Saudi women's rights activist and author Manal al-Sharif poses for a picture at the Frankfurt Book Fair 2017 in Frankfurt am Main, central Germany, on October 11, 2017. Overjoyed by a royal decree last month allowing women to finally get behind the wheel in the ultra-conservative kingdom, the eloquent 38-year-old has now set her sights on the next battle: abolishing the system of male guardianship.

FRANKFURT AM MAIN: For Manal al-Sharif, the self-described “accidental activist” who spearheaded the campaign against the ban on female drivers in Saudi Arabia, the time for women to be silent is over.

Overjoyed by a royal decree last month allowing women to finally get behind the wheel in the ultra-conservative kingdom, the eloquent 38-year-old has now set her sights on the next battle: abolishing the system of male guardianship.

“There is no time for us to be silent anymore,” Sharif told AFP at the Frankfurt book fair, where she presented the German translation of her bestselling memoir “Daring to Drive.”

“Speak up, that is the only way to bring awareness and change things in Saudi Arabia.”

In a country that adheres to strict gender segregation and an austere vision of Islam, the guardianship system requires Saudi women to get permission from a designated male family member on anything from travel to enrolling at university.

Like the driving ban, the male guardianship “has stopped a lot of women from pursuing their dreams“, said Sharif, who has drawn comparisons with the late US civil rights activist Rosa Parks.

To show how serious she is about her new campaign, Sharif rolls back her sleeve to reveal a plastic blue bracelet that reads “I am my own guardian“, alongside a picture of a car.

“We are not minors. We are capable of driving our own lives,” she said, smiling at the pun.

In her book, Sharif charts her unexpected journey to rebellion, culminating in her arrest after she filmed herself driving and posted the video on YouTube as part of the “Woman2Drive” campaign in 2011.

Charged with “driving while female“, she spent nine days in jail in a case that sparked global uproar.

With unflinching honesty, Sharif recounts the hardships she faced growing up in relative poverty in Saudi Arabia’s holiest city Mecca and the struggles she encountered later on as a divorced single mum.

She credits her strict parents with pushing her to excel academically, but also expresses anger over the painful female genital mutilation she had to endure as a child and the domestic abuse she suffered at home, as well as at the hands of her first husband.

She admits to succumbing to radicalism in her youth, even burning her brother’s Backstreet Boys cassettes in what she calls her “extremist days“, because she believed they were “haram” or forbidden under Islam.

“In this book I was very open, I tried to break every single taboo that I could,” Sharif said.

Her top grades eventually led her to become the first female information security specialist at the Saudi national oil company Aramco, where women are allowed to drive within the firm’s compound.

But trying to get around outside as a woman “who had no man in her life” was a constant battle, forcing her to rely on her brother, colleagues or taxi drivers.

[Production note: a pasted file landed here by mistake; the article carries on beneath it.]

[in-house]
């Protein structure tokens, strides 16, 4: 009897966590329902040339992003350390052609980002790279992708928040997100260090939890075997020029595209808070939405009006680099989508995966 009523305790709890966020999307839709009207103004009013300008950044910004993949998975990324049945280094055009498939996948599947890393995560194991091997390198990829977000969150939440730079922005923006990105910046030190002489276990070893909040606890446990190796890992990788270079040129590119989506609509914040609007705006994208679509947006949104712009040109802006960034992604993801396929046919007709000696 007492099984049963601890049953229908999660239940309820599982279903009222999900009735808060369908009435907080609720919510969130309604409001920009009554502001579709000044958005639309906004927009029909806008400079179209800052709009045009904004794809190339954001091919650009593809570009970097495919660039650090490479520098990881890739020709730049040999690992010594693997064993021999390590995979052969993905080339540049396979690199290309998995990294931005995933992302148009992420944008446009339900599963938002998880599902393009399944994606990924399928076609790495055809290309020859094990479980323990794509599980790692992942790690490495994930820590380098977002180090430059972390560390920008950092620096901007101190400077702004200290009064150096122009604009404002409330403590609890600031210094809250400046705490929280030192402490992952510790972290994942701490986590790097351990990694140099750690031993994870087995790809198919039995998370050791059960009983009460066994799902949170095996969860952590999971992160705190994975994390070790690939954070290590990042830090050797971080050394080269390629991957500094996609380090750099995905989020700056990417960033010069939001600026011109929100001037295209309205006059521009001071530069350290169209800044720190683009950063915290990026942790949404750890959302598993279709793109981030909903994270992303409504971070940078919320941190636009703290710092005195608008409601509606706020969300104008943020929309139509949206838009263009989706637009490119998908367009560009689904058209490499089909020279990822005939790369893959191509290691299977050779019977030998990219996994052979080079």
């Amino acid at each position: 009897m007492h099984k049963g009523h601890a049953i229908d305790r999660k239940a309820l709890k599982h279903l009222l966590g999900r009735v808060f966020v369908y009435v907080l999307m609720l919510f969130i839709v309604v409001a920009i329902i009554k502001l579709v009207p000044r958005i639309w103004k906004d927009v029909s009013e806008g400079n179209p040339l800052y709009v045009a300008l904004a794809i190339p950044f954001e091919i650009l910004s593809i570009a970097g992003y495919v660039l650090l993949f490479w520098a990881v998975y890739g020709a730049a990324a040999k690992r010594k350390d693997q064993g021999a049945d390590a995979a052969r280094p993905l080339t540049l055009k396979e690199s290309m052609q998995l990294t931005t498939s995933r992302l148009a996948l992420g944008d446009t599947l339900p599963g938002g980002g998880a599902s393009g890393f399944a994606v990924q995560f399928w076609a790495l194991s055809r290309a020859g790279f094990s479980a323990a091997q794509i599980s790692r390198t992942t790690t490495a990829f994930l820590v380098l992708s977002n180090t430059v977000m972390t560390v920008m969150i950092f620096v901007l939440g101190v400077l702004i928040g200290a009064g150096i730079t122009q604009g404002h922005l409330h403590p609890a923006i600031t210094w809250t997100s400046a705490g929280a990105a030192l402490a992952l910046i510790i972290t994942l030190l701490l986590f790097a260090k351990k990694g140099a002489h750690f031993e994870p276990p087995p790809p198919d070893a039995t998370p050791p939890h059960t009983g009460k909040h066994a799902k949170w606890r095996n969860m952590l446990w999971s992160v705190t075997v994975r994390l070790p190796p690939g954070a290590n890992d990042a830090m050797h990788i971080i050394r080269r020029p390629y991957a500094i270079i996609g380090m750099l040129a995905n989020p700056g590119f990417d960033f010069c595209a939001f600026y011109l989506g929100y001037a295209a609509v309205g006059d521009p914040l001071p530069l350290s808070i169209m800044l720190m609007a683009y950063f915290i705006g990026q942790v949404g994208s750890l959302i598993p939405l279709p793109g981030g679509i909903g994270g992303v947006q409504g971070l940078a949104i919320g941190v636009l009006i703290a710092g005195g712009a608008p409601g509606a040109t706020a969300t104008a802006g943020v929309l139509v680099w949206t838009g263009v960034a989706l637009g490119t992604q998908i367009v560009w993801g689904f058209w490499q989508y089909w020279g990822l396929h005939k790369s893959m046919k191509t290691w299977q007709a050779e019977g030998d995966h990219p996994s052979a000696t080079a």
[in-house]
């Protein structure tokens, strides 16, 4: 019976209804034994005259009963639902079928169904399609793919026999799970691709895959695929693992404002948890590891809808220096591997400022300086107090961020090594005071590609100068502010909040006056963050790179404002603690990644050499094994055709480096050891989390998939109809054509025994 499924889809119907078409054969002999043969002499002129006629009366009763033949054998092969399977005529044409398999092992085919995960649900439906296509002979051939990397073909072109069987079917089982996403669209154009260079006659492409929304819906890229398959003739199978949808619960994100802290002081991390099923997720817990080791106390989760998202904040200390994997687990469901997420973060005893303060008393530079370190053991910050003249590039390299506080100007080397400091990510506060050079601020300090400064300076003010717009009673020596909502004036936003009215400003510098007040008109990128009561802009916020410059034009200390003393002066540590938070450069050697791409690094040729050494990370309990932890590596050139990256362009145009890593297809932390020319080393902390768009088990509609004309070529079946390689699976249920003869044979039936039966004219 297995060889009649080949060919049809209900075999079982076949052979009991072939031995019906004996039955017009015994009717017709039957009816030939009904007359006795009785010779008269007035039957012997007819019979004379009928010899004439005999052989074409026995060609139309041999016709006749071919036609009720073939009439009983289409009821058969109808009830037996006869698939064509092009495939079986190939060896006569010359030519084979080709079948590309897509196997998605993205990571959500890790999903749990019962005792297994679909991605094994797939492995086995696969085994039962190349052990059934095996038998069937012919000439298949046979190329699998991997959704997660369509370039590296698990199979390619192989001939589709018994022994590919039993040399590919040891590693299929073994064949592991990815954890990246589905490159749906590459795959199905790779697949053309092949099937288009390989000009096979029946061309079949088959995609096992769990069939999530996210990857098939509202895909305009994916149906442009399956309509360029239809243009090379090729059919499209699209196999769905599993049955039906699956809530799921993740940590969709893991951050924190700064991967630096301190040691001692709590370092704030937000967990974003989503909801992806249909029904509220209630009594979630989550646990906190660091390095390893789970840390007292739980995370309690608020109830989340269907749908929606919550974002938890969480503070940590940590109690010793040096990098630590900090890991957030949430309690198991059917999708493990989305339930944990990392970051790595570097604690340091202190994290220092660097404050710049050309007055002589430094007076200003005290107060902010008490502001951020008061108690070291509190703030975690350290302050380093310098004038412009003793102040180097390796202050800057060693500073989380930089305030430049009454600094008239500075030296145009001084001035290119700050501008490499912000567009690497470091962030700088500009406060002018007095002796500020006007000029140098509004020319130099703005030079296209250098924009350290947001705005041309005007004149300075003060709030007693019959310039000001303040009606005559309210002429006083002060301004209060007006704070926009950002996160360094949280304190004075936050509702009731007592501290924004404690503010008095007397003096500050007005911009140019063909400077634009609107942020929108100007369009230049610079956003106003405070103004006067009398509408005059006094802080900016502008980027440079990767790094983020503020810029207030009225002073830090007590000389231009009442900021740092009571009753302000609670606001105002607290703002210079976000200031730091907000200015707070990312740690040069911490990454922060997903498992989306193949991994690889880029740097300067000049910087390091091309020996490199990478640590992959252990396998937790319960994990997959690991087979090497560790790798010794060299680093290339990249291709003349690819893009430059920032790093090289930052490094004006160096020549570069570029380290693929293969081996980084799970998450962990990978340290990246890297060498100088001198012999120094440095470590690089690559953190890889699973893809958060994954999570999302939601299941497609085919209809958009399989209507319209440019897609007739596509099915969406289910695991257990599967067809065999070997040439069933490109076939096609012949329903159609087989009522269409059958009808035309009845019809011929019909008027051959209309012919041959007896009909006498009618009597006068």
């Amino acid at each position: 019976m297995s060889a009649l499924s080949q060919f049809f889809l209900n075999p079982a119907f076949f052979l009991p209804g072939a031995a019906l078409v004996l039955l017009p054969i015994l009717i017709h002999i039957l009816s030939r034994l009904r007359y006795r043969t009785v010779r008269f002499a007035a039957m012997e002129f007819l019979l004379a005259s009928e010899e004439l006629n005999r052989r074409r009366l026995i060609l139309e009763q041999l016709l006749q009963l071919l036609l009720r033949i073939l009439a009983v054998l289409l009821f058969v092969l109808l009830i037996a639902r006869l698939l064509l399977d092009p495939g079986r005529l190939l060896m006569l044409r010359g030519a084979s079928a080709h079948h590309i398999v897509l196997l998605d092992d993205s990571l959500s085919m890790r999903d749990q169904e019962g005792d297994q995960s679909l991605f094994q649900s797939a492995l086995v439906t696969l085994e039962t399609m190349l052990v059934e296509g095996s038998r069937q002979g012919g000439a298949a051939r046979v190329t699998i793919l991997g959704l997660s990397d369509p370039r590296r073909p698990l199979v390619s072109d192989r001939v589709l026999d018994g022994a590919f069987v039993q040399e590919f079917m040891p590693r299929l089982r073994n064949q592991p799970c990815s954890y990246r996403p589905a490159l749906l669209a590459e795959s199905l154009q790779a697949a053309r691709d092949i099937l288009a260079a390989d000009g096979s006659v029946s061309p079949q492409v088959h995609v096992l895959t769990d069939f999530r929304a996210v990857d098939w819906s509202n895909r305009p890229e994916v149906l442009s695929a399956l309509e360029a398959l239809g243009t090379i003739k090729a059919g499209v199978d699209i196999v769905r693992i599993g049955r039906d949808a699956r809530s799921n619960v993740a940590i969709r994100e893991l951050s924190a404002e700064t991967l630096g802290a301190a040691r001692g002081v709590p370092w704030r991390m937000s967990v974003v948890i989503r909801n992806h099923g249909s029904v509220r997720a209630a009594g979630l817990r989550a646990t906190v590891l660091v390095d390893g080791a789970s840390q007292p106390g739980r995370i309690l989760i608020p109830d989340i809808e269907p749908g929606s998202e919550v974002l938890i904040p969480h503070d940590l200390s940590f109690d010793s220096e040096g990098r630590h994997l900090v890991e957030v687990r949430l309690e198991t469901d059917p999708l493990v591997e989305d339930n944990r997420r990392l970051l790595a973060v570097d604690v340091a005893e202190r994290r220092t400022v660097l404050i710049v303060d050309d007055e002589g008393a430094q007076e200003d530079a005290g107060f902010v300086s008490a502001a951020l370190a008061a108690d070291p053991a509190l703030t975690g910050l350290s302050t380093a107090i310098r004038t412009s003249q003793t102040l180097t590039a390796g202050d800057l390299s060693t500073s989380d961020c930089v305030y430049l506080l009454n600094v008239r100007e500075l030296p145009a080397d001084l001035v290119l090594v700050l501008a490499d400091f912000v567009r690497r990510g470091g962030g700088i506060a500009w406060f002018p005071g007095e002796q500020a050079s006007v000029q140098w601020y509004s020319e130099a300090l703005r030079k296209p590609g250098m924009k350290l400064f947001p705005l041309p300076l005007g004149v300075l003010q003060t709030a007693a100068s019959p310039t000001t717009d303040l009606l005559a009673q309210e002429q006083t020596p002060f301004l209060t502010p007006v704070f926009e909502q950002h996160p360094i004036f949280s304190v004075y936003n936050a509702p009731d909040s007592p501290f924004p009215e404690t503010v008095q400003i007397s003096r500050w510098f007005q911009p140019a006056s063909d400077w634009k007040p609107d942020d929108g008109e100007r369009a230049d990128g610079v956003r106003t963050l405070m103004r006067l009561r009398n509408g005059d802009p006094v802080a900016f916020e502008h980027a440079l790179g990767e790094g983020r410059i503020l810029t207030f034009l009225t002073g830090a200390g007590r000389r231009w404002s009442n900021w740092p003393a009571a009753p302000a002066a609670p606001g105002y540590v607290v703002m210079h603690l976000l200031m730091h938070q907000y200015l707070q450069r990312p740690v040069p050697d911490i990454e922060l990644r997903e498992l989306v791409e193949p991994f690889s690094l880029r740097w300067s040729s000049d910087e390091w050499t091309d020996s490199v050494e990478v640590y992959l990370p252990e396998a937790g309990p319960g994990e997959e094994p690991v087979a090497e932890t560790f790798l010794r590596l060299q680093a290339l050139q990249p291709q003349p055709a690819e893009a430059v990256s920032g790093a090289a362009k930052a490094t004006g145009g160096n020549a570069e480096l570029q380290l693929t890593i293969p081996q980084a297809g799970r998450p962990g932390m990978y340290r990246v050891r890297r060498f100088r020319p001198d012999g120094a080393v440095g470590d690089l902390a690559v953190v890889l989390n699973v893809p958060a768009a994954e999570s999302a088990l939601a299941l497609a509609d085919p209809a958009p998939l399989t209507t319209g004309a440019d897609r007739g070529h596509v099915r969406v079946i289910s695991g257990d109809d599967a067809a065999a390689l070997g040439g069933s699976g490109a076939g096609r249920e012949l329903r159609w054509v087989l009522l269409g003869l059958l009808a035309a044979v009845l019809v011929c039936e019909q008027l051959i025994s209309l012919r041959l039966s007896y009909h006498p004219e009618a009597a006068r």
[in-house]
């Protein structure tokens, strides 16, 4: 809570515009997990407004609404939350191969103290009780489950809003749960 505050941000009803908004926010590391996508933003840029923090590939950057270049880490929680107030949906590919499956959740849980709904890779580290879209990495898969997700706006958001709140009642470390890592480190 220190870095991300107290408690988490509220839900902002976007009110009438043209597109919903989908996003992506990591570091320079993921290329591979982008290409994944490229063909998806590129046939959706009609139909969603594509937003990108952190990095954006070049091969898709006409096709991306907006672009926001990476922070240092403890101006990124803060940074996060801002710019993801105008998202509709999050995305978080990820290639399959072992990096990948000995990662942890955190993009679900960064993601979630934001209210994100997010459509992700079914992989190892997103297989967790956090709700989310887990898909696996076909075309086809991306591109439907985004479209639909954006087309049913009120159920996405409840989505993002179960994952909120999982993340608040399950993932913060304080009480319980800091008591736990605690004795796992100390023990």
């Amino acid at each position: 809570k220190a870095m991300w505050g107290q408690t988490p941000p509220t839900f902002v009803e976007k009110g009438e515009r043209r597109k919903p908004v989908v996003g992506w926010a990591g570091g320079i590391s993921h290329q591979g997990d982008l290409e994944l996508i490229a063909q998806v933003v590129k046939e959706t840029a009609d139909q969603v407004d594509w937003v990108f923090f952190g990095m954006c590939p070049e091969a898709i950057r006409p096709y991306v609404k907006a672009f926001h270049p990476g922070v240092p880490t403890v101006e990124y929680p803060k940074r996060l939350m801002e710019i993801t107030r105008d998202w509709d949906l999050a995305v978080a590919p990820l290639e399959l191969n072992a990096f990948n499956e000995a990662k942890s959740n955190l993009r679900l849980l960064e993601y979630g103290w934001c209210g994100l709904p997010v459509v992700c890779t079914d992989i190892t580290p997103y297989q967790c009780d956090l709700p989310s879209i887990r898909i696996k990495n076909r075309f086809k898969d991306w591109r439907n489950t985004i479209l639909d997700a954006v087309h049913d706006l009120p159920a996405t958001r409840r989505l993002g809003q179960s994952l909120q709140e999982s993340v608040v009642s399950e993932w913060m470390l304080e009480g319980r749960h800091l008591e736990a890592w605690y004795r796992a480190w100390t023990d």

One day, after failing to find a ride after a doctor’s appointment, she decided to walk home alone. But a car followed her along the way, leaving her terrified – and fed up.

Emboldened by the Arab Spring sweeping through the region at the time, she decided enough was enough. It was time to drive.

“So it was really a personal struggle,” Sharif said.

“It was really from the fear of being helpless in my own country.”

The memoir ends before the ban is lifted, but Sharif is more than happy to update the epilogue.

“I cried, I was so excited,” she said about hearing the news of King Salman’s decree.

“The first thing I tweeted was ‘Saudi Arabia will never the same again’, I call it the new Saudi Arabia for women,” said Sharif, a prolific social media user.

The decree comes into effect next June, and Sharif is already looking forward to getting in the driver’s seat, legally this time.

“I think it will be the most liberating thing,” she said.

Her book is due to appear in Arabic in November, and Sharif – who divides her time between Saudi Arabia and Australia, where her new husband works – is bracing for the reaction in her home country.

“I know the personal price I will pay for speaking up will be high,” she said.

“Women in my country are always told to be quiet,” she added. “This has led to so many injustices when it comes to women’s rights.”

But the mother-of-two says she has been encouraged by recent changes in the Gulf kingdom.

Men and women danced in the streets of Riyadh last month after they were allowed to celebrate the country’s national day together for the first time, and Sharif excitedly talks about the prospect of women being allowed to study engineering soon.

The changes, which risk upsetting religious hardliners, come as Crown Prince Mohammed bin Salman is introducing economic and social reforms as part of his “Vision 2030” programme aimed at diversifying the kingdom’s oil-dependent economy.

And that includes getting more women into the work force.

“So many things are happening right now that people are saying: ‘Has Saudi Arabia been hacked?’” Sharif said with a smile. --AFP

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